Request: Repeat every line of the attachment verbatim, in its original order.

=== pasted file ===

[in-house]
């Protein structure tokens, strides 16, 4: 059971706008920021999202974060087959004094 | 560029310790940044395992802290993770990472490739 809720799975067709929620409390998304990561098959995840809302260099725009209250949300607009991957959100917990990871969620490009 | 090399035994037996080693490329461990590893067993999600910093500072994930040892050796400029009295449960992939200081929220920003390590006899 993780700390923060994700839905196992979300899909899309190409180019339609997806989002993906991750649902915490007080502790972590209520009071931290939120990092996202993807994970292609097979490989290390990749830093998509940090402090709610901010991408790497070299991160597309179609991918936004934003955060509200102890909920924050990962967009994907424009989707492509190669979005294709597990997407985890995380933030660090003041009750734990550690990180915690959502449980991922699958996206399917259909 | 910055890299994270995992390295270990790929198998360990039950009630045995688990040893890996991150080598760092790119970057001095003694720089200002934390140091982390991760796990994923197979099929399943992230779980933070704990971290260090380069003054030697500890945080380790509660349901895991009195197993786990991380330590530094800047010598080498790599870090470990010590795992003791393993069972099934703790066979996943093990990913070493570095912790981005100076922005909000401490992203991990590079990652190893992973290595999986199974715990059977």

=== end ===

[in-house]
């Protein structure tokens, strides 16, 4: 059971706008920021999202974060087959004094 | 560029310790940044395992802290993770990472490739 809720799975067709929620409390998304990561098959995840809302260099725009209250949300607009991957959100917990990871969620490009 | 090399035994037996080693490329461990590893067993999600910093500072994930040892050796400029009295449960992939200081929220920003390590006899 993780700390923060994700839905196992979300899909899309190409180019339609997806989002993906991750649902915490007080502790972590209520009071931290939120990092996202993807994970292609097979490989290390990749830093998509940090402090709610901010991408790497070299991160597309179609991918936004934003955060509200102890909920924050990962967009994907424009989707492509190669979005294709597990997407985890995380933030660090003041009750734990550690990180915690959502449980991922699958996206399917259909 | 910055890299994270995992390295270990790929198998360990039950009630045995688990040893890996991150080598760092790119970057001095003694720089200002934390140091982390991760796990994923197979099929399943992230779980933070704990971290260090380069003054030697500890945080380790509660349901895991009195197993786990991380330590530094800047010598080498790599870090470990010590795992003791393993069972099934703790066979996943093990990913070493570095912790981005100076922005909000401490992203991990590079990652190893992973290595999986199974715990059977």